29 Jul

What is VRT?

What is Vestibular Rehabilitation Therapy?


The vestibular system can be divided into two main systems:

-The peripheral vestibular system which is made up of the ear structures and the nerve pathways to the brain. 

-The central vestibular system is made up of the brainstem and brain. 

Conditions affecting either the central or peripheral vestibular systems can cause vertigo, dizziness, gaze stability issues, as well as imbalance.  

For more information on the function of the vestibular system, see the blog Dizziness and the Vestibular System.


Vestibular Rehabilitation Therapy or VRT is an evidence supported specialized form of physical therapy intended to alleviate the direct and indirect consequences of conditions affecting the vestibular system. There are some conditions which can be resolved with treatment, for example, benign paroxysmal positional vertigo (BPPV.) However, a person may suffer from permanent damage to the vestibular system in other conditions. 


Specific treatment techniques and exercises can reduce symptoms of this damage. This is done by teaching other body systems to compensate and circumvent the damage. Our brains learn to use other senses to substitute for the missing information. When using appropriately progressed exercises, the body compensates and quality of life improves.


There are 3 main treatment strategies that VRT uses:  


  1. Habituation exercises are used to expose multiple sensory systems to specific activity to allow said systems to be used in a different way. You can think about this as habituating or learning something new. Repetition is key for new pathways or learning to occur. People who need technique typically report dizziness related to self motion, like head movements, or dizziness from visual stimulation like busy environments or watching TV.
  2. Gaze stabilization exercises are used to improve control of the eye movements as it relates to head movement. This taps into what is called the vestibular ocular reflex, which involves the peripheral vestibular apparatus, the central processing mechanism, and control of the eyes. People who need this exercise typically report seeing objects that are doubled or move around when trying to read or when they are walking.
  3. Balance training exercises are used to improve steadiness and promote independence with daily activities reducing risk of falls. The vestibular system is just one of several systems that work together to keep us balanced and upright. Balance training is similar to habituation exercises in that repetition allows several systems to work together more fluidly. Improving and maintaining balance is extremely important to address for people who have a history of falls or are more susceptible to falling.



There is also specialized treatment for Benign Paroxysmal Positional Vertigo. This involves very specific movements of the head and body. I will go into much more depth in a future blog on BPPV. 


It is key to have appropriate expectations for VRT as this is a process that takes time and diligence as you guide changes in your peripheral and central vestibular systems. Some factors that may impact your recovery include lifestyle, pain, other medical conditions, certain medications, and emotional/mental health concerns.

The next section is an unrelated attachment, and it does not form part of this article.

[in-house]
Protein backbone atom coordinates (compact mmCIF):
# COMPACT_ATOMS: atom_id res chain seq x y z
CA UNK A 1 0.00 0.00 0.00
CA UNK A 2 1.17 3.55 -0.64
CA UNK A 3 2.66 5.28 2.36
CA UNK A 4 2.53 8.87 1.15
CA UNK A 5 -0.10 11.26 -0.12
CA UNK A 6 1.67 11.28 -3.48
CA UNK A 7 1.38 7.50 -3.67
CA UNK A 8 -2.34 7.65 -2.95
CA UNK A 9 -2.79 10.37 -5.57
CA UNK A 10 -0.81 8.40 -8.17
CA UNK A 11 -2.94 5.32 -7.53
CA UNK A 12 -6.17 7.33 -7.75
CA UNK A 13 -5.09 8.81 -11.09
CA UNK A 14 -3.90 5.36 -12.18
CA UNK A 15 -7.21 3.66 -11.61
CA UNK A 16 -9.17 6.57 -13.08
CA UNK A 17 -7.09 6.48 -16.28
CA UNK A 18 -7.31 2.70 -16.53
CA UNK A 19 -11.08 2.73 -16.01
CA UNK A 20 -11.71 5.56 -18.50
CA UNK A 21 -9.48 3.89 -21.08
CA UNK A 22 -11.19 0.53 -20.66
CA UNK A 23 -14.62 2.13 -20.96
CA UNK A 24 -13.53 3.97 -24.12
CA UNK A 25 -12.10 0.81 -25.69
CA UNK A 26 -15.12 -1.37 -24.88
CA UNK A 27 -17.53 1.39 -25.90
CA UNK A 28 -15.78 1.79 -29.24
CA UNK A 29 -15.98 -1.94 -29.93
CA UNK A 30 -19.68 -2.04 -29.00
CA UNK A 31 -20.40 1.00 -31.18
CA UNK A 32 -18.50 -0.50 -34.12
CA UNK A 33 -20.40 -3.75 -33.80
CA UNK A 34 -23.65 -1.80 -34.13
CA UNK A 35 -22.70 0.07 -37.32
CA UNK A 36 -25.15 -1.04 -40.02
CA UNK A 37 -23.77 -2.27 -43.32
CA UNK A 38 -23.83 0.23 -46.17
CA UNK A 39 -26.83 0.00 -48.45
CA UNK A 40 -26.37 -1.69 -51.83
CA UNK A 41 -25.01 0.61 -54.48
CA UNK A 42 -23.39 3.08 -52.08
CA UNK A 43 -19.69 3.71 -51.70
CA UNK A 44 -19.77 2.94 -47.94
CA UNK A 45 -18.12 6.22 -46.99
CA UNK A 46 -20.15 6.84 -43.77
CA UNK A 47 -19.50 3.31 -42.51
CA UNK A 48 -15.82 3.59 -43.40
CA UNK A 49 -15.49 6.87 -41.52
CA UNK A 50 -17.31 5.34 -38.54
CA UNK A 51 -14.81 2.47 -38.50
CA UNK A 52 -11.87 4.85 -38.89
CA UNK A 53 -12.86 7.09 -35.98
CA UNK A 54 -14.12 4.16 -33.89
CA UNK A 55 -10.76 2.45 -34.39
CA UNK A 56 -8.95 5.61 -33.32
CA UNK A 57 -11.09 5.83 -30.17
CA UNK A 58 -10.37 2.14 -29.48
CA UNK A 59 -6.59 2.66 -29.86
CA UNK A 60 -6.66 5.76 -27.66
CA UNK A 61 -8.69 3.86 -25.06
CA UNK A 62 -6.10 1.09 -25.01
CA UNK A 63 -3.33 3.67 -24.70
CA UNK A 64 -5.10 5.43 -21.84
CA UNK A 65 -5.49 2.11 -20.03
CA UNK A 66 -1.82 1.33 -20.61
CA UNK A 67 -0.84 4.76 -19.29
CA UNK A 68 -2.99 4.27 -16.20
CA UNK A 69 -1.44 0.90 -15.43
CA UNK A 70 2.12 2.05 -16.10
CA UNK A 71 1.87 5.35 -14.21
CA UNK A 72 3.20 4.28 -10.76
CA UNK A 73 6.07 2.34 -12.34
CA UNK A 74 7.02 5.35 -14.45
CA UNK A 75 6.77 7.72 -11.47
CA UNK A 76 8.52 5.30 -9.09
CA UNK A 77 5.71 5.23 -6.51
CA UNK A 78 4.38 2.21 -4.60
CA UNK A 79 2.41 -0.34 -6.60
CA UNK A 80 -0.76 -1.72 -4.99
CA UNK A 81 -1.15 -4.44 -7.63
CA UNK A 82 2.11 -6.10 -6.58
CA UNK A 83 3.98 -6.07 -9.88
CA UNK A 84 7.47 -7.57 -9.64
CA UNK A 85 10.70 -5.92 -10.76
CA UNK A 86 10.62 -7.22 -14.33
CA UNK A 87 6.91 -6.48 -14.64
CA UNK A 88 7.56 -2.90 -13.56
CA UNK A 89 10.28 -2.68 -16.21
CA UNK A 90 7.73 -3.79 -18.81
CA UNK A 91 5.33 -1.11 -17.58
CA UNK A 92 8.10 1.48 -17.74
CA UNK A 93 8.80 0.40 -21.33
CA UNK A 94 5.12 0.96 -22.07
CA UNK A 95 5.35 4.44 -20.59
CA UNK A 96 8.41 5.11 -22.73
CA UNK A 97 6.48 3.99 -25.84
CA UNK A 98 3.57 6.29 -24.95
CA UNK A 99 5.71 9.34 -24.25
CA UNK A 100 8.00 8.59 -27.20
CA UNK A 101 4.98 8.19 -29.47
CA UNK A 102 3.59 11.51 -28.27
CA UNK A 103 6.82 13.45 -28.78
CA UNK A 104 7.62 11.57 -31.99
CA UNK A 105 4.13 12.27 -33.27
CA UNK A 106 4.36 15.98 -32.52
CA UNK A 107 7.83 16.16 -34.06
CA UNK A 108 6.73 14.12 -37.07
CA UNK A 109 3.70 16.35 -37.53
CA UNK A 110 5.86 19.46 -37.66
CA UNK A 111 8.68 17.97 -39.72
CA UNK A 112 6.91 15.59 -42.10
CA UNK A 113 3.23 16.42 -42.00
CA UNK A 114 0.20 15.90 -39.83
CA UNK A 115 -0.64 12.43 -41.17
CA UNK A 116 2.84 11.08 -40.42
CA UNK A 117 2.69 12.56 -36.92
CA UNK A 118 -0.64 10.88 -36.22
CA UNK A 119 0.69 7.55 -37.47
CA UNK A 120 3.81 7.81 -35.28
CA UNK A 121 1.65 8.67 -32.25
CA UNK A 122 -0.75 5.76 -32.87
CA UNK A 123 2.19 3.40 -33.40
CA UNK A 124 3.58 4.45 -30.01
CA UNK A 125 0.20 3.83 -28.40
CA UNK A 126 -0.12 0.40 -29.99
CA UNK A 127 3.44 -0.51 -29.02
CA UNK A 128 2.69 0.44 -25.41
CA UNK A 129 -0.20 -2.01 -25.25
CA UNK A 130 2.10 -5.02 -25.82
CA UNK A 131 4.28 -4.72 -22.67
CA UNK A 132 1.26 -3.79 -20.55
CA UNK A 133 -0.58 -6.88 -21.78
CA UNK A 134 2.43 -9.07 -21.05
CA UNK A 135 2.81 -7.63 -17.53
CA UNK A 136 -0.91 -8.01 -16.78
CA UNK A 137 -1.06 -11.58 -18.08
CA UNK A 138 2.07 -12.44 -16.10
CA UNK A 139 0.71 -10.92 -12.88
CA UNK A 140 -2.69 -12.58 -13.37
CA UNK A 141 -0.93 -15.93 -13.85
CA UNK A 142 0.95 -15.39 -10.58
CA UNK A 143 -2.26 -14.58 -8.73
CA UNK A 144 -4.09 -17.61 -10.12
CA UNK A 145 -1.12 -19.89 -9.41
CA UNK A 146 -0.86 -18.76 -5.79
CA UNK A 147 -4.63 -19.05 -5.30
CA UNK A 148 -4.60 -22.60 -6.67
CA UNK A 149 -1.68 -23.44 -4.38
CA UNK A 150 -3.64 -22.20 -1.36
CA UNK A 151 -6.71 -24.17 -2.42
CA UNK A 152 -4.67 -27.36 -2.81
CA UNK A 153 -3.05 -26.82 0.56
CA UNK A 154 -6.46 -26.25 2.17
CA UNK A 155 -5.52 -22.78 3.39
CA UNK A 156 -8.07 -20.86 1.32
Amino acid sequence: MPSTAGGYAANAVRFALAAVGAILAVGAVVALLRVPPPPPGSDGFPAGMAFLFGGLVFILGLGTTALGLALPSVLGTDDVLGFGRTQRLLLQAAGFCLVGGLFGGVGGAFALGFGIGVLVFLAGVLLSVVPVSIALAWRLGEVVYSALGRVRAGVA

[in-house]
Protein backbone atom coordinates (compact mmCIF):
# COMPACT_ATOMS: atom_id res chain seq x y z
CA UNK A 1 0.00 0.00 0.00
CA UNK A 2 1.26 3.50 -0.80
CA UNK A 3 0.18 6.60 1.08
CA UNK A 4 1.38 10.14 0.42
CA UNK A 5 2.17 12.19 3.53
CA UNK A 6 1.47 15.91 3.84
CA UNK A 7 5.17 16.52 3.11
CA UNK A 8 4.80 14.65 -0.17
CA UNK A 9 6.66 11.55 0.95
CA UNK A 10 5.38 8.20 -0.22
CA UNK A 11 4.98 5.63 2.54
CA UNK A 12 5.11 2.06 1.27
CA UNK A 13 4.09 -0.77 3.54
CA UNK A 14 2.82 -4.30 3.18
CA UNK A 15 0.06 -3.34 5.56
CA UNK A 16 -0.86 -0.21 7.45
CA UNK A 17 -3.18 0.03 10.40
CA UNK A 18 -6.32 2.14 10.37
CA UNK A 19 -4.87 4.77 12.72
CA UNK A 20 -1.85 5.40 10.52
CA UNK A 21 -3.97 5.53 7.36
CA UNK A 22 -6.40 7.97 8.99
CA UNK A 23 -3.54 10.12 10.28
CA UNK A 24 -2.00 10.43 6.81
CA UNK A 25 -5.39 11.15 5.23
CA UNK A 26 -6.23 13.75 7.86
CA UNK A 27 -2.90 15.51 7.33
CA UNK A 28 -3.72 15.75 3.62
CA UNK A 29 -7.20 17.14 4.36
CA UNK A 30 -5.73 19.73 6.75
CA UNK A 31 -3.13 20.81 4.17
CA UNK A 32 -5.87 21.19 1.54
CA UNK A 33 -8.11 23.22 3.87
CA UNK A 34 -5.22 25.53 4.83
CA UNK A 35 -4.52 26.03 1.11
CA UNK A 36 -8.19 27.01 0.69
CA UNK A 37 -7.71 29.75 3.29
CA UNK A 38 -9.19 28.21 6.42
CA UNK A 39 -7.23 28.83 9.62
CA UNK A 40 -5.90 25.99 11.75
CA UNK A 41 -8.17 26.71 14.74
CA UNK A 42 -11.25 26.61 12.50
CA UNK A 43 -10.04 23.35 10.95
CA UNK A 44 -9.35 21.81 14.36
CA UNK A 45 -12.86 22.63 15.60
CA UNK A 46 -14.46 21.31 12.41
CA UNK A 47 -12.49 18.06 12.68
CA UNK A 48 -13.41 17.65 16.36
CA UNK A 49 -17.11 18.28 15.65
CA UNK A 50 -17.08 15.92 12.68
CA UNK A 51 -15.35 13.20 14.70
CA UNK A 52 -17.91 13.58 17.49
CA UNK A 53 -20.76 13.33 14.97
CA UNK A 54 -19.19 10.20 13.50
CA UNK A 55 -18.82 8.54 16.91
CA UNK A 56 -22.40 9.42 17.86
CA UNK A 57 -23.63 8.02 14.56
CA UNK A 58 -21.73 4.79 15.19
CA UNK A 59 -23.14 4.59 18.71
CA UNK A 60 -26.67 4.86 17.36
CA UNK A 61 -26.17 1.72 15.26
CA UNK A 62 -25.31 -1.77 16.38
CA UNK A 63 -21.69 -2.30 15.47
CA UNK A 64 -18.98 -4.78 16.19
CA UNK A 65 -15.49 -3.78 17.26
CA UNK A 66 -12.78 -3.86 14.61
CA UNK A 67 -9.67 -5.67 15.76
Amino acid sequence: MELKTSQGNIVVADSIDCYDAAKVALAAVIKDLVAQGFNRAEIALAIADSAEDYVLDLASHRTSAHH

VRT is a proven successful way to return people to improved quality of life with less dizziness and imbalance. If you are experiencing dizziness please read the Dizziness and the Vestibular System Blog and seek medical consultation with your Primary Care Provider to rule out other conditions that may be causing your symptoms. If you would like to have a thorough evaluation and or have been diagnosed with vertigo or a vestibular condition and are looking to improve the quality of your life please give us a call. You have existing potential to improve your quality of life.



  • Somisetty S, M Das J. Neuroanatomy, Vestibulo-ocular Reflex. [Updated 2021 Jul 31]. In: StatPearls [Internet]. Treasure Island (FL): StatPearls Publishing; 2022 Jan-. Available from: https://www.ncbi.nlm.nih.gov/books/NBK545297/
  • Goldberg JM, Cullen KE. Vestibular control of the head: possible functions of the vestibulocollic reflex. Exp Brain Res. 2011;210(3-4):331-345. doi:10.1007/s00221-011-2611-5
  • Naranjo EN, Cleworth TW, Allum JH, Inglis JT, Lea J, Westerberg BD, Carpenter MG. Vestibulo-spinal and vestibulo-ocular reflexes are modulated when standing with increased postural threat. J Neurophysiol. 2016 Feb 1;115(2):833-42. doi: 10.1152/jn.00626.2015. Epub 2015 Dec 2. PMID: 26631147.
  • Fox, DPT, K., 2014. The Peripheral Vestibular System. [free article] Available at: <https://vestibular.org/wp-content/uploads/2020/05/Peripheral-Vestibular-System_48.pdf> [Accessed 14 February 2022].

About the Author


Jessica Workman received her B.S in Physiology and Neuroscience at the University of California, San Diego in 2009, and her Doctorate in Physical Therapy from University of St. Augustine for Health Sciences, San Marcos in 2012. She started her career in an outpatient orthopedic clinical residency program in Thousand Oaks, CA. In March 2014, she moved to a mixed outpatient ortho/neuro practice specializing in vestibular disorders. Jessica has been treating patients with complex neurological and vestibular diagnoses as well as chronic orthopedic conditions while studying and practicing Functional Manual Therapy® techniques and philosophies. In August 2021, she passed her Certification in Functional Manual Therapy® (CFMT) through the Institute of Physical Art (IPA) with Honors (>90% cumulative average), and is currently training in the Functional Manual Therapy Fellowship Program offered through IPA Physio Orange County. Her philosophy is centered around evaluation of the whole person; working as a team with her patients to ensure they return to the activities which bring them joy.